During its annual lawmaking session, the Florida Legislature increased funding for the arts by more than three hundred percent — an increase prompting cultural institutions to seek a bigger slice of the budget pie. One of these institutions is the Tampa Bay-based Florida Orchestra, which recently hired leading governmental affairs firm Corcoran & Johnston.
Lawmakers approved $43.3 million for the arts in the current budget, including $6.9 million for facilities and $7.1 million for grants. The 384 percent increase in spending signaled recognition of a growing industry. The Florida Cultural Alliance estimates the arts generate more than $3.1 billion in economic activity annually in the state.
So many community-based and professional organizations compete for the money the state earmarks in support of music, dance and other expressions of art. And in the halls of the state capitol, a personal relationship with lawmakers may provide an edge when spending decisions are made.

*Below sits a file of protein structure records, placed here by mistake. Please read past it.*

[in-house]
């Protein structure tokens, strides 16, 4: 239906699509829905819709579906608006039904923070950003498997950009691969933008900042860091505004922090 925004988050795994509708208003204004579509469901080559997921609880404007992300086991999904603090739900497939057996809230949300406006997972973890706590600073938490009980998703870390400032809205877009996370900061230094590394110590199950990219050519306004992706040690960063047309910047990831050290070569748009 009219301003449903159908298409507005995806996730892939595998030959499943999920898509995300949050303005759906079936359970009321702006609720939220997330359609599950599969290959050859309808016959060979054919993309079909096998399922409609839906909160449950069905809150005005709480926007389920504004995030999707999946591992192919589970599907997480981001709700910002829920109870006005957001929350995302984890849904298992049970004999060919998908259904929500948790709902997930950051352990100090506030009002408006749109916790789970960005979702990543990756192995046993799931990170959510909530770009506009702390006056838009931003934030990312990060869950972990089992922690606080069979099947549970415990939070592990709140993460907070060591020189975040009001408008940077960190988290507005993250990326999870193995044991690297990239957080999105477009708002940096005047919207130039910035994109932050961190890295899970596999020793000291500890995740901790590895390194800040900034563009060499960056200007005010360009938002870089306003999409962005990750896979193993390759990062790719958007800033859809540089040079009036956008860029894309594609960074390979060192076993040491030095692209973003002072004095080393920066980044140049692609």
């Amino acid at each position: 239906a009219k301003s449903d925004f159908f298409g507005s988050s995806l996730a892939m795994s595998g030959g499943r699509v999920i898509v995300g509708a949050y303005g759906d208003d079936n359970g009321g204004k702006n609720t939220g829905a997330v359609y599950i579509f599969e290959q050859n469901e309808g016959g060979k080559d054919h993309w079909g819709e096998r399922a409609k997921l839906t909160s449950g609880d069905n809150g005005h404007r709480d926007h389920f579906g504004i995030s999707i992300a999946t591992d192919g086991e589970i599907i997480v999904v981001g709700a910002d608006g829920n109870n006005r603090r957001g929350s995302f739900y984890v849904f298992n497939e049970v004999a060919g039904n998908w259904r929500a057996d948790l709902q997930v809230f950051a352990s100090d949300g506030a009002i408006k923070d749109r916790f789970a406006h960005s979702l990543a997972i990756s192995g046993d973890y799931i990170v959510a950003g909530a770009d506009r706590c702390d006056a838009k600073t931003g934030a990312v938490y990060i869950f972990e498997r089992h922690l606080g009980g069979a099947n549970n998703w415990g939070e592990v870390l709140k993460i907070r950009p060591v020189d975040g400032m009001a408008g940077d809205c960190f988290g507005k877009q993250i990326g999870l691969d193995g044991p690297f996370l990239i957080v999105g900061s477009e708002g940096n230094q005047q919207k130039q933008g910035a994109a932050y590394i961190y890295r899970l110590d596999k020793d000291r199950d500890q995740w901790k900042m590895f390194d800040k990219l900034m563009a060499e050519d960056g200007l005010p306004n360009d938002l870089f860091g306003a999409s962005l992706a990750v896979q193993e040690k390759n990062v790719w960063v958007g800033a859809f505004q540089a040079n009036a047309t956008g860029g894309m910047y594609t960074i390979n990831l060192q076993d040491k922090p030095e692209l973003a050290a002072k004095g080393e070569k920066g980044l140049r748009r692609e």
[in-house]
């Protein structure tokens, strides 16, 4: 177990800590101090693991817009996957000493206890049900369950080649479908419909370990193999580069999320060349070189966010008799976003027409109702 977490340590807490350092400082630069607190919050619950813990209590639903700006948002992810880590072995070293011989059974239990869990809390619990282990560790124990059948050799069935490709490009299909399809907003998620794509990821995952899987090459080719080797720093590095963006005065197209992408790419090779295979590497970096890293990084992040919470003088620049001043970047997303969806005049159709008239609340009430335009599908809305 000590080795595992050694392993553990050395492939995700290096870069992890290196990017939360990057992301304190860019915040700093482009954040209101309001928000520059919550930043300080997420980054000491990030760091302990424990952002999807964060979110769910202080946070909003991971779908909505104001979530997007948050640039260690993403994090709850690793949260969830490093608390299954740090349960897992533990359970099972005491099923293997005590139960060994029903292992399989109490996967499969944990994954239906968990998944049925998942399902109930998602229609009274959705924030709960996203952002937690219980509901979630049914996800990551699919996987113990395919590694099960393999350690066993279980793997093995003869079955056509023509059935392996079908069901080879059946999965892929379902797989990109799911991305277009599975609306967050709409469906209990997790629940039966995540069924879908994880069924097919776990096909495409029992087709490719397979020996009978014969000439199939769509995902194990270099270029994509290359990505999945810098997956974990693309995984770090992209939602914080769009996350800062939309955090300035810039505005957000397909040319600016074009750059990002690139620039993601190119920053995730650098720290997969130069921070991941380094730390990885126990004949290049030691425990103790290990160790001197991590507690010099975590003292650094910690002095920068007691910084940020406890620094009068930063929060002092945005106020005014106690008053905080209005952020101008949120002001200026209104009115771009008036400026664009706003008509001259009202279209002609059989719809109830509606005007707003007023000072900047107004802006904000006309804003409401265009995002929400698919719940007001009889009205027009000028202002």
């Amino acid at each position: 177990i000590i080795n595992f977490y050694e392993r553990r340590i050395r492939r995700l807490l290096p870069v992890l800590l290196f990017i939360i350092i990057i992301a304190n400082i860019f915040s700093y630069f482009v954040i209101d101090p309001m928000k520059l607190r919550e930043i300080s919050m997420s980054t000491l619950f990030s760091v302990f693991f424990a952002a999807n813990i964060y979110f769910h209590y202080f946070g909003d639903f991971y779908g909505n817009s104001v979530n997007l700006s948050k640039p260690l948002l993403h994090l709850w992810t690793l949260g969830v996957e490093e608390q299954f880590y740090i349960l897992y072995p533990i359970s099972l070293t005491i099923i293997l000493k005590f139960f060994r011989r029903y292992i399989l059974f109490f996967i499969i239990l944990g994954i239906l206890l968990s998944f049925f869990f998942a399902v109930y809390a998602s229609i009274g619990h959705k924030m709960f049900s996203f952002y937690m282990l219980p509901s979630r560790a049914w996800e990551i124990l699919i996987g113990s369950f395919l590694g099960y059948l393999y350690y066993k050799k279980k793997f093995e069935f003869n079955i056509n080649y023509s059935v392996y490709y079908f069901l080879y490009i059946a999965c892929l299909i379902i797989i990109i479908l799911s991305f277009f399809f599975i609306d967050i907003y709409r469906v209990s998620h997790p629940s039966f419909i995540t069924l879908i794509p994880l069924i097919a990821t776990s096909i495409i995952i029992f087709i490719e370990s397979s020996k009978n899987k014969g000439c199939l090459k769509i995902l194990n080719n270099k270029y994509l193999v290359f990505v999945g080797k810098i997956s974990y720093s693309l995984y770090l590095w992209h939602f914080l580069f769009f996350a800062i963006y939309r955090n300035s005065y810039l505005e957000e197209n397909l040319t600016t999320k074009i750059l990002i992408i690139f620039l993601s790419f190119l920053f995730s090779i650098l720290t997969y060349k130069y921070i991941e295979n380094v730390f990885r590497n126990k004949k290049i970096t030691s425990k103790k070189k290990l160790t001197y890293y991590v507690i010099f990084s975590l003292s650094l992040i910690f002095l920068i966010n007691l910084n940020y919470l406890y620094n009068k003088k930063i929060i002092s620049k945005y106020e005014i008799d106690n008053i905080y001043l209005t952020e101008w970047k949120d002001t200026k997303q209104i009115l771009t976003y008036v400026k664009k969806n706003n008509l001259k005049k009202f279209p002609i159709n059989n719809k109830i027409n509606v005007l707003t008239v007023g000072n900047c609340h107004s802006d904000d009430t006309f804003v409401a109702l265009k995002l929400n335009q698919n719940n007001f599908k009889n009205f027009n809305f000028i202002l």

“The Florida Orchestra helps bring Tampa Bay and our state together as a single community and we are honored to represent them,” said Matt Blair of Corcoran & Johnston. “Tampa Bay’s appreciation for the arts and music continues to grow and the Florida Orchestra is meeting that growing demand with new programming highlighting arrangements spanning the generations and the musical genre.”
The Florida Orchestra schedules more than 100 concerts a year in the Tampa, St. Petersburg and Clearwater region. More than 60 percent of its budget depends on contributions with ticket sales accounting for about one-third of the Orchestra’s income.
The Florida Orchestra schedule includes masterworks, pops and coffee concerts as well as free and youth concerts. Its origin dates to the 1940s.
Among Corcoran & Johnston’s 56 clients are the City of Miami, the Fontainebleau Florida Hotel, and the Tampa Bay Buccaneers.
Meanwhile, another Tampa Bay cultural institution recently lobbied-up. Lowry Park Zoo hired Holland & Knight to represent it in Tallahassee, according to a state database.
Photo credit: Thomas Bruce.